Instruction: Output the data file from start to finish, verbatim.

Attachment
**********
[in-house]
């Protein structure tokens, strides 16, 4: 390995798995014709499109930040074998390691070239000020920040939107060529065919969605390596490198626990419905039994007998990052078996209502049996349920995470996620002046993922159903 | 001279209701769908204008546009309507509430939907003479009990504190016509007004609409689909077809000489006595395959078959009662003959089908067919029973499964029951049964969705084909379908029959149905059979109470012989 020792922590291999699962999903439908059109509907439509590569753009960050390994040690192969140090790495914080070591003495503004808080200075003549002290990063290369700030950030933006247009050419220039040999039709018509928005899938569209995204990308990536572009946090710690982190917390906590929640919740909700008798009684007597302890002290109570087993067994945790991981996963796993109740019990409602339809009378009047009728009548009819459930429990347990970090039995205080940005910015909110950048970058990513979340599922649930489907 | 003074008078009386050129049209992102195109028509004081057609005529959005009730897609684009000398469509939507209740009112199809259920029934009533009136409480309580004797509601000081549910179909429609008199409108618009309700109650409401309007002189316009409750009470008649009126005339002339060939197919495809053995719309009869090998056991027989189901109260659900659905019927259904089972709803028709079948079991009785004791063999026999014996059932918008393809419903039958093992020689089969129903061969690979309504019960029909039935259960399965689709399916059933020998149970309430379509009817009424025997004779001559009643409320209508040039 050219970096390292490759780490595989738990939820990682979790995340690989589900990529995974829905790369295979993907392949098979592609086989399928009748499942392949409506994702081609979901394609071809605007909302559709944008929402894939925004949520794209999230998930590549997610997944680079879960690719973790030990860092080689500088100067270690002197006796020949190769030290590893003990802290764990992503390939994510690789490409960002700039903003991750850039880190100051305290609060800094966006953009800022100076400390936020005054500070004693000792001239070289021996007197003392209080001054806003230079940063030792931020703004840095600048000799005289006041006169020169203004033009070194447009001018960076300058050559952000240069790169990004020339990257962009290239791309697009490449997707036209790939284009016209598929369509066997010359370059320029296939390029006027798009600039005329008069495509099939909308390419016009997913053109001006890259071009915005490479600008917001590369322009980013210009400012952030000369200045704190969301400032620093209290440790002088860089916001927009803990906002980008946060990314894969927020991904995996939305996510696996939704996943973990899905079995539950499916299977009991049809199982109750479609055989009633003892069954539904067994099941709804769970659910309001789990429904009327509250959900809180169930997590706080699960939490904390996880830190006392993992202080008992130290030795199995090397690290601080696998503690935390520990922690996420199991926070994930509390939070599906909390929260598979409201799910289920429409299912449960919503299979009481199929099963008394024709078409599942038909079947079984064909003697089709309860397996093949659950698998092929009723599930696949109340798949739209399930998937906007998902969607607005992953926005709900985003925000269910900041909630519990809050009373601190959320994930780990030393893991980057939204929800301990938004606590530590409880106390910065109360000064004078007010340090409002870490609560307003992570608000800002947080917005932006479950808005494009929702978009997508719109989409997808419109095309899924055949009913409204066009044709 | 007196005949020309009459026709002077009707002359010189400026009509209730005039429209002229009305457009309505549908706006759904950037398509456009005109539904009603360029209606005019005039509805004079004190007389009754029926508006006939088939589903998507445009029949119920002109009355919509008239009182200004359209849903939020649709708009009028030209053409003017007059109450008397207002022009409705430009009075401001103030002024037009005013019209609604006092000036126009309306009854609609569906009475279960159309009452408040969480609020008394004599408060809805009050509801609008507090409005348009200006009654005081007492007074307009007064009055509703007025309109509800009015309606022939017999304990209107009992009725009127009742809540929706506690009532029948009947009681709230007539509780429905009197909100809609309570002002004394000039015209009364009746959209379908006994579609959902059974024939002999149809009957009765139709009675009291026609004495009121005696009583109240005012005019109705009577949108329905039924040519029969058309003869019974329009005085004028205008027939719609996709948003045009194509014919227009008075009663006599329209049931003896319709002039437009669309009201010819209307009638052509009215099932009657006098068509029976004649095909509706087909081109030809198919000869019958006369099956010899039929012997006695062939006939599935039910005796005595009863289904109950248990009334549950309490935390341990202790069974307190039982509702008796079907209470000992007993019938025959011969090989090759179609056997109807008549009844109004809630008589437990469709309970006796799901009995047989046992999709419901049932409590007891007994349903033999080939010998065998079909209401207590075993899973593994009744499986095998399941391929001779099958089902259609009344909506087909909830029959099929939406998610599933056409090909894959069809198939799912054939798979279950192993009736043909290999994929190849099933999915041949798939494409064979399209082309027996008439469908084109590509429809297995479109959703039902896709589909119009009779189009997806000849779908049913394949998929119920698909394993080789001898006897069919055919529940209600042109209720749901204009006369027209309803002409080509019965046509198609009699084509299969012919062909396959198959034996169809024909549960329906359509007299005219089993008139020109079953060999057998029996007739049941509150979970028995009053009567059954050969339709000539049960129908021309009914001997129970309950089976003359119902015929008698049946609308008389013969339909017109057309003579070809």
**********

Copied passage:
[in-house]
């Protein structure tokens, strides 16, 4: 390995798995014709499109930040074998390691070239000020920040939107060529065919969605390596490198626990419905039994007998990052078996209502049996349920995470996620002046993922159903 | 001279209701769908204008546009309507509430939907003479009990504190016509007004609409689909077809000489006595395959078959009662003959089908067919029973499964029951049964969705084909379908029959149905059979109470012989 020792922590291999699962999903439908059109509907439509590569753009960050390994040690192969140090790495914080070591003495503004808080200075003549002290990063290369700030950030933006247009050419220039040999039709018509928005899938569209995204990308990536572009946090710690982190917390906590929640919740909700008798009684007597302890002290109570087993067994945790991981996963796993109740019990409602339809009378009047009728009548009819459930429990347990970090039995205080940005910015909110950048970058990513979340599922649930489907 | 003074008078009386050129049209992102195109028509004081057609005529959005009730897609684009000398469509939507209740009112199809259920029934009533009136409480309580004797509601000081549910179909429609008199409108618009309700109650409401309007002189316009409750009470008649009126005339002339060939197919495809053995719309009869090998056991027989189901109260659900659905019927259904089972709803028709079948079991009785004791063999026999014996059932918008393809419903039958093992020689089969129903061969690979309504019960029909039935259960399965689709399916059933020998149970309430379509009817009424025997004779001559009643409320209508040039 050219970096390292490759780490595989738990939820990682979790995340690989589900990529995974829905790369295979993907392949098979592609086989399928009748499942392949409506994702081609979901394609071809605007909302559709944008929402894939925004949520794209999230998930590549997610997944680079879960690719973790030990860092080689500088100067270690002197006796020949190769030290590893003990802290764990992503390939994510690789490409960002700039903003991750850039880190100051305290609060800094966006953009800022100076400390936020005054500070004693000792001239070289021996007197003392209080001054806003230079940063030792931020703004840095600048000799005289006041006169020169203004033009070194447009001018960076300058050559952000240069790169990004020339990257962009290239791309697009490449997707036209790939284009016209598929369509066997010359370059320029296939390029006027798009600039005329008069495509099939909308390419016009997913053109001006890259071009915005490479600008917001590369322009980013210009400012952030000369200045704190969301400032620093209290440790002088860089916001927009803990906002980008946060990314894969927020991904995996939305996510696996939704996943973990899905079995539950499916299977009991049809199982109750479609055989009633003892069954539904067994099941709804769970659910309001789990429904009327509250959900809180169930997590706080699960939490904390996880830190006392993992202080008992130290030795199995090397690290601080696998503690935390520990922690996420199991926070994930509390939070599906909390929260598979409201799910289920429409299912449960919503299979009481199929099963008394024709078409599942038909079947079984064909003697089709309860397996093949659950698998092929009723599930696949109340798949739209399930998937906007998902969607607005992953926005709900985003925000269910900041909630519990809050009373601190959320994930780990030393893991980057939204929800301990938004606590530590409880106390910065109360000064004078007010340090409002870490609560307003992570608000800002947080917005932006479950808005494009929702978009997508719109989409997808419109095309899924055949009913409204066009044709 | 007196005949020309009459026709002077009707002359010189400026009509209730005039429209002229009305457009309505549908706006759904950037398509456009005109539904009603360029209606005019005039509805004079004190007389009754029926508006006939088939589903998507445009029949119920002109009355919509008239009182200004359209849903939020649709708009009028030209053409003017007059109450008397207002022009409705430009009075401001103030002024037009005013019209609604006092000036126009309306009854609609569906009475279960159309009452408040969480609020008394004599408060809805009050509801609008507090409005348009200006009654005081007492007074307009007064009055509703007025309109509800009015309606022939017999304990209107009992009725009127009742809540929706506690009532029948009947009681709230007539509780429905009197909100809609309570002002004394000039015209009364009746959209379908006994579609959902059974024939002999149809009957009765139709009675009291026609004495009121005696009583109240005012005019109705009577949108329905039924040519029969058309003869019974329009005085004028205008027939719609996709948003045009194509014919227009008075009663006599329209049931003896319709002039437009669309009201010819209307009638052509009215099932009657006098068509029976004649095909509706087909081109030809198919000869019958006369099956010899039929012997006695062939006939599935039910005796005595009863289904109950248990009334549950309490935390341990202790069974307190039982509702008796079907209470000992007993019938025959011969090989090759179609056997109807008549009844109004809630008589437990469709309970006796799901009995047989046992999709419901049932409590007891007994349903033999080939010998065998079909209401207590075993899973593994009744499986095998399941391929001779099958089902259609009344909506087909909830029959099929939406998610599933056409090909894959069809198939799912054939798979279950192993009736043909290999994929190849099933999915041949798939494409064979399209082309027996008439469908084109590509429809297995479109959703039902896709589909119009009779189009997806000849779908049913394949998929119920698909394993080789001898006897069919055919529940209600042109209720749901204009006369027209309803002409080509019965046509198609009699084509299969012919062909396959198959034996169809024909549960329906359509007299005219089993008139020109079953060999057998029996007739049941509150979970028995009053009567059954050969339709000539049960129908021309009914001997129970309950089976003359119902015929008698049946609308008389013969339909017109057309003579070809």